a hole 0.57mm to 0.58mm in order for the plastic of the pointer boss grip the shaft. For this purpose I would use 0.5mm endmill and a helical interpolated path.

Standard endmills are typically three times longer than their diameter. In the case of my 0.5mm endmills the flute length is 1.5mm. Thus drilling a 1.5mm PCB is about as much as it could handle without the flare of the tool fouling the top of the hole. I use Fusion and/or MachMill to generate the tool path for the helical milling. This is a toolpath for a 0.75mm hole 2.5mm deep:

(posted for Brass )
(Strategy: Equal )
(Rapid height: 2.0000  Clearance height: 1.0000 )
G98 G80 G17 G90 G54 G64 G91.1

G21 G90
(***New Tool Selected***)
(ToolNum: 21  Diameter: 0.5000  )
(Feed: 240.0000  SFM: 168.0000  Plunge: 120.0000  ChipLoad: 0.0050  )
M06 T21 (0.5mm EndMill)
G43 H21
M03 S24000
(***Cut Circle***)
(Inside)
(Xorign: 0.0000  Yorign: 0.0000  Dia: 0.7500 Dir: 01  )
(Ztop: 0.0000  Zdepth: -2.5000  Zstep: 0.8333 )
(will make  3.0000  cuts of:  0.8333 )
G00 Z2.0000
X0.1250 Y0.0000
Z1.0000
G01 Z0.0000 F120.00
G00
G03 Z-1.0000 I-0.1250
Z-2.0000 I-0.1250
X-0.1250 Y0.0000 Z-2.5000 I-0.1250
X0.1250 Y-0.0000 I0.1250 J-0.0000 F240.00
X-0.1250 Y0.0000 I-0.1250 J0.0000
X-0.0625 Y-0.0625 I0.0625 J-0.0000
G00 Z2.0000
M09
M05
M30 (end of file)

It helically interpolates down in two 1mm deep steps, followed by one 0.5mm deep helical path at a cut speed of 240mm/min. In harder materials, this was meant for brass, a less aggressive cutting strategy is required. 

This path was generated by MachMill, nothing special. I can choose to mill a pocket or as in this case just on the inside of the circle. With a diameter of 0.75mm there would be no divot and therefore a pocket is not required. I have found no appreciable difference in climb or conventional milling, either being selectable. The good thing is that it takes two, maybe three minutes to generate this path at my machine and the job takes less than thirty seconds. It takes longer to set the part in the work holding and touch off than it does to generate the path and do the job.

I have used this and many similar toolpaths in plastic, brass and aluminium, and would suggest that anyone wishing to experiment with helically interpolated toolpaths use it as a starting point.

Craig


From: pcbgcode@groups.io <pcbgcode@groups.io> on behalf of mariob_1960 via groups.io <mariob_1960@...>
Sent: Friday, 12 August 2022 7:00 am
To: pcbgcode@groups.io <pcbgcode@groups.io>
Subject: Re: [pcbgcode] Helical milling drill holes with endmill #pcbgcode #helical
 

[Edited Message Follows]

Hello people.
my opinion:
1- G2 and G3 can be used with R without problems (two 180° arcs) or I J mode (my Trochoidal 3d bCNC plugin uses R, without problem after years)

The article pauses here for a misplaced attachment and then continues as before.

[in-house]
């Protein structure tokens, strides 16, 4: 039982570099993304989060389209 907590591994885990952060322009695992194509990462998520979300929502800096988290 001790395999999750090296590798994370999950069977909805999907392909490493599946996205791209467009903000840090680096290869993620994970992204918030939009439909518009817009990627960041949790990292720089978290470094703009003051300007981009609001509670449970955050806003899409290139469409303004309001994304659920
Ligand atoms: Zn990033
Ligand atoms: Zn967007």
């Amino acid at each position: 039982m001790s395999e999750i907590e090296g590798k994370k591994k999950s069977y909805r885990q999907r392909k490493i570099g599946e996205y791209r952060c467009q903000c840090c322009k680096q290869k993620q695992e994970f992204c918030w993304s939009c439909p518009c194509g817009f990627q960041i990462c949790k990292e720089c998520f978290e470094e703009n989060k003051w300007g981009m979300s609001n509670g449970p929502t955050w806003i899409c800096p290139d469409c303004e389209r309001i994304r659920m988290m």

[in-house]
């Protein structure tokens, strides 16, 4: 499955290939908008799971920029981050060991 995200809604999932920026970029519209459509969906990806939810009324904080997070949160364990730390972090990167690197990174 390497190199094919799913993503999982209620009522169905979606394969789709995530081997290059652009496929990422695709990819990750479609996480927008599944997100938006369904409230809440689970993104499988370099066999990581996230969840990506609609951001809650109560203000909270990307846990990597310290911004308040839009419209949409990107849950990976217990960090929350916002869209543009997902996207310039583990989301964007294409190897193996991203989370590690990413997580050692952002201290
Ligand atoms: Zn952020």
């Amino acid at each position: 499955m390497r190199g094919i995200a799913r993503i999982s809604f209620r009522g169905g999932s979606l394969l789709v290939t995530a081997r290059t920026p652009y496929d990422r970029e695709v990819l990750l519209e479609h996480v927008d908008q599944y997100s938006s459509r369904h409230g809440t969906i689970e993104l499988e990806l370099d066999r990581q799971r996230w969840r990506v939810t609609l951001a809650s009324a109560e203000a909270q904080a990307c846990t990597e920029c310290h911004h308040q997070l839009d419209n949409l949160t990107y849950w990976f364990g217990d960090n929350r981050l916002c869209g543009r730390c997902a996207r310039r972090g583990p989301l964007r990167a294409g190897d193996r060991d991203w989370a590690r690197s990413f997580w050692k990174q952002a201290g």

2- If the cut of the circle is to generate a cut of the material, I do not see it as essential to make a pocket
3-if pocketing, option a) by discrete jump to next circle (40% overlap?) or b) enlarge in spiral movement (it will always keep a lateral cut, in the other mode, each step to next circle is a slot ). I prefer spiral.
4- I think G3 generates a better finish (finish on the material on the left side of the cutter). Add option box CW - CCW?
5-Select descent step per lap (pitch). Flat final pass.
Perhaps this repeats other opinions: my English is terrible.
hugs, Mario


Re: Helical milling drill holes with endmill #pcbgcode #drill #helical

mariob_1960@...
 
Edited

Hello people.
my opinion:
1- G2 and G3 can be used with R without problems (two 180° arcs) or I J mode (my Trochoidal 3d bCNC plugin uses R, without problem after years)
2- If the cut of the circle is to generate a cut of the material, I do not see it as essential to make a pocket
3-if pocketing, option a) by discrete jump to next circle (40% overlap?) or b) enlarge in spiral movement (it will always keep a lateral cut, in the other mode, each step to next circle is a slot ). I prefer spiral.
4- I think G3 generates a better finish (finish on the material on the left side of the cutter). Add option box CW - CCW?
5-Select descent step per lap (pitch). Flat final pass.
Perhaps this repeats other opinions: my English is terrible.
hugs, Mario


Re: Helical milling drill holes with endmill #pcbgcode #drill #helical

Harvey White
 

I think that the direction depends on the stage of the operation.

The tolerances depend on the cutting tool, the rigidity of the setup (unimat NOT rigid, Seig X2 much better, Bridgeport no problem), and the material being cut (not only hardness but how smoothly it cuts).

Were this metal machining (and cutting a pocket in, say, aluminum, T6063), I would use conventional milling to within a certain distance, as a guess, I'd say about 25 thousandths.  I'd switch to climb milling and take off  no more than 5 thousandths each pass.

Now, PC boards?  Lots less experience.  Assuming a 1/16th board, and a 1/8 carbide roughing tool, you don't want to take off more than 1/4 of the width of the bit (IMHO), so about 32 thousandths per cut, then go down to the usual 5 thousandths or so (rather conservative perhaps) for the final passes.

The numbers are guesses, and I'd want to refine them under actual practice, but there they are.  Someone with more experience would be able to provide more accuracy.

Harvey


On 8/11/2022 2:24 PM, John Blanchard wrote:

I stand corrected. Thank you for the clarification. The picture makes it much more clear.

I got the direction wrong so I guess G02 is preferred?


Re: Helical milling drill holes with endmill #pcbgcode #drill #helical

John Blanchard
 

I stand corrected. Thank you for the clarification. The picture makes it much more clear.

I got the direction wrong so I guess G02 is preferred?